There’s No Ubuntu 32-bit ISO. What Now?
Ubuntu Linux is one of the most popular and widely-used distributions of the open-source operating system. It has a reputation for being easy to use, powerful and versatile, and it is available for a wide range of hardware platforms, from desktop computers to servers and mobile devices.
However, recently, Ubuntu has decided to stop providing a 32-bit ISO version of its operating system. This change has left many users who run the Linux OS on older 32-bit computers and laptops, scratching their heads as to what their next step should be.
Ubuntu has long supported 32-bit CPUs, but the operating system’s developers have decided that it is time to retire this support. The decision was made based on the fact that most modern computers, even those that might be classified as low-end or entry-level, are built with 64-bit CPUs. This means that most users will be unaffected by the decision to drop support for 32-bit systems.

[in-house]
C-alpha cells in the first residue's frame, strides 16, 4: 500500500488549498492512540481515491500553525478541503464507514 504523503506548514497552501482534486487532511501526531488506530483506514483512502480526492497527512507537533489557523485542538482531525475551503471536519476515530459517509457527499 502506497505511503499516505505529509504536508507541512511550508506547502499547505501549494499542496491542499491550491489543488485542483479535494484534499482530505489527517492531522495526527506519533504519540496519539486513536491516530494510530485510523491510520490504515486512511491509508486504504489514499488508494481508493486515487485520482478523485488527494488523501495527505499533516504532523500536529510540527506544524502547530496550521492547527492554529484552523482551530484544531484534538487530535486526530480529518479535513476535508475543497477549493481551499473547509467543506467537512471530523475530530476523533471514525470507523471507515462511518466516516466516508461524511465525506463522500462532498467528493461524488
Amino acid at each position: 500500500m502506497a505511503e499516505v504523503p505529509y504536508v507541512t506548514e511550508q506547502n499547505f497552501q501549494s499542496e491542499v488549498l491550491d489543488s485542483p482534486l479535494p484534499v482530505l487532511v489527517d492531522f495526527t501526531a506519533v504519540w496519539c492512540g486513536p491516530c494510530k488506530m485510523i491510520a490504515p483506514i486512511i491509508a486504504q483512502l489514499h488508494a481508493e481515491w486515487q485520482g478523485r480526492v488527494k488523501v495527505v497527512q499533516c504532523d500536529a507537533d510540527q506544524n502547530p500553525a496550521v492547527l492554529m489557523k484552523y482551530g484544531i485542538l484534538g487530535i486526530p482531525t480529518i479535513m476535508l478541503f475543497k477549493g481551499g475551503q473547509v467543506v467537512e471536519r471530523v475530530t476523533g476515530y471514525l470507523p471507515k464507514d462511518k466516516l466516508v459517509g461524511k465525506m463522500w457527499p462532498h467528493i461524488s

So, what happens if you have an older machine that still uses a 32-bit processor? It is still possible to run Ubuntu, but you may need to consider other options. Here are some of the most common solutions to the problem of running Ubuntu on a 32-bit processor:
1. Switch to another Linux distribution: There are many alternative Linux distributions that still support 32-bit processors. Some examples include Linux Mint, Puppy Linux, and BunsenLabs Linux. If you are happy to try something new, these distributions may be worth considering.
2. Switch to an older version of Ubuntu: If you are a die-hard Ubuntu fan and do not want to switch to another distribution, you could consider installing an older version of Ubuntu that still has a 32-bit ISO available. However, this means that you will not have access to the latest features and security updates.
3. Upgrade your hardware: If you want to keep using Ubuntu but do not want to switch to another distribution or use an older version, you could upgrade your hardware. This may involve purchasing a new computer or upgrading your existing hardware to a 64-bit processor. In conclusion, Ubuntu’s decision to stop providing a 32-bit ISO version of its operating system may be disappointing for some users, but it is important to remember that it is a necessary step towards progress. The good news is that there are still plenty of options available for users who still use 32-bit computers, whether that means switching to another distribution, installing an older version of Ubuntu or upgrading their hardware.